“And it was wonderful to have this community of people and to know that there are women who run their own operations very independently,” Ahmad continued.
Both Ahmad and Crawford said they were proud of the direction Elise has taken in the business, highlighting her unique blends and use of flavors like coffee and hot cider. In particular, Crawford said he felt it was better for the cidery’s product profile for someone younger and more in tune with a growing market to take the lead.
“I’m very proud that the company is up and running and able to take care of this,” he said.
When it comes to Southern ciders, Elise wants to help put the region’s drinks on the map.
“It’s interesting that for so long cider hasn’t necessarily been part of Southern beverage culture,” she said. “It was kind of an overlooked product.”
The Backyard Blend is one of the cider house’s most popular drinks, Elise said. The apples are usually sourced from neighboring counties, the small family orchard in Crawford, and even donations from people who don’t know what they want to do with their own backyard apples but don’t want them wasted.
She sees the Backyard Blend as a way for people to “pay homage to the fruits that are found in our backyards,” as the cider house often uses “ugly” apples that would not typically be sold in stores due to their appearance.
“[Making the Backyard Blend is] a bit of a labor of love, but I think it really speaks to what we’re trying to do,” she said. “And the message that we’re kind of trying to convey about the apples that come from here – that they’re delicious and they make great cider.”
Val Villanueva is the bar manager of Fair Game Beverage Company, a distillery and tasting room located next to Chatham Cider Works at The Plant. Fair Game is usually the only company to get kegs from the Backyard Blend; there are usually only 10 to 15 gallons produced per year.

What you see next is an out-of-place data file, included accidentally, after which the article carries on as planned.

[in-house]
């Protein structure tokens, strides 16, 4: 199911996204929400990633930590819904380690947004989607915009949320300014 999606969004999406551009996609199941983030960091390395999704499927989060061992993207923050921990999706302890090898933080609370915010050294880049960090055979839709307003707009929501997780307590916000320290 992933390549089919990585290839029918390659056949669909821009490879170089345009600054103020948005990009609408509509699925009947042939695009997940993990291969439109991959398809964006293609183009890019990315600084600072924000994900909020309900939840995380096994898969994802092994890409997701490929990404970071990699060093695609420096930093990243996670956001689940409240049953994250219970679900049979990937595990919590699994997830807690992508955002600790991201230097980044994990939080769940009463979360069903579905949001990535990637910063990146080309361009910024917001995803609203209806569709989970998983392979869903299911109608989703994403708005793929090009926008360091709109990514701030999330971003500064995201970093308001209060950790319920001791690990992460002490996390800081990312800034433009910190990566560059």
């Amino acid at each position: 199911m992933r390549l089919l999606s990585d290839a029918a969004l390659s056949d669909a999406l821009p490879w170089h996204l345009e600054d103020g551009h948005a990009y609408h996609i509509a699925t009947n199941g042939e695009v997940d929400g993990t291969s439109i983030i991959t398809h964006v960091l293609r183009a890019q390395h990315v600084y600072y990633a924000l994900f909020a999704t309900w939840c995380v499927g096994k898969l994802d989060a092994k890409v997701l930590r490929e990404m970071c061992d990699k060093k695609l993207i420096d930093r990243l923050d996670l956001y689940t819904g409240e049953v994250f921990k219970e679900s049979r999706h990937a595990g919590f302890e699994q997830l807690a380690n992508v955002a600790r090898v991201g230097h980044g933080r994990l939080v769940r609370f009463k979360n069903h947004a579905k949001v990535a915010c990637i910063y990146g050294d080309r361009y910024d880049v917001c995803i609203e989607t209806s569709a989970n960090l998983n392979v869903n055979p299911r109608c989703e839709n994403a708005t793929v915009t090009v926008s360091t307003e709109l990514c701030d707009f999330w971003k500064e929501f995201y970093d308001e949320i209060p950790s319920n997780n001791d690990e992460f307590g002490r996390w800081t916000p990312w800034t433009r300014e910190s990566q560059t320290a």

Villanueva estimates that approximately 20% of Fair Game’s foot traffic comes from Chatham Cider Works products. The Backyard Blend is particularly popular among their customers, she said.
“Sometimes we have people who come just for their cider,” Villanueva said. “I would say [Chatham Cider Works’ products are] probably the most popular cider we sell.
One aspect of being located in Chatham’s beverage district that Elise particularly enjoys is the community network that exists at The Plant, whether it’s businesses selling each other’s products or sharing resources and Staff.
The cider house is currently run by Elise, her parents and the occasional helper (often an employee of a business neighboring The Plant), but she hopes to hire a team to help with operations and production over the next year.
Chatham Cider Works is also looking to begin canning its products and have more varieties approved for commercial sale by the Bureau of Alcohol and Tobacco Tax and Trade and the Carolina Liquor Control Commission. North. As the weather gets colder, the cider house may soon have a spiced cider in its seasonal lineup, pending recipe approval.
“Right now we’re kind of sustainable, which is fantastic for a small business,” Elise said. “It’s never a bad thing, but hopefully we can develop it a bit more in the years to come.”
Journalist Maydha Devarajan can be reached at [email protected] and on Twitter @maydhadevarajan.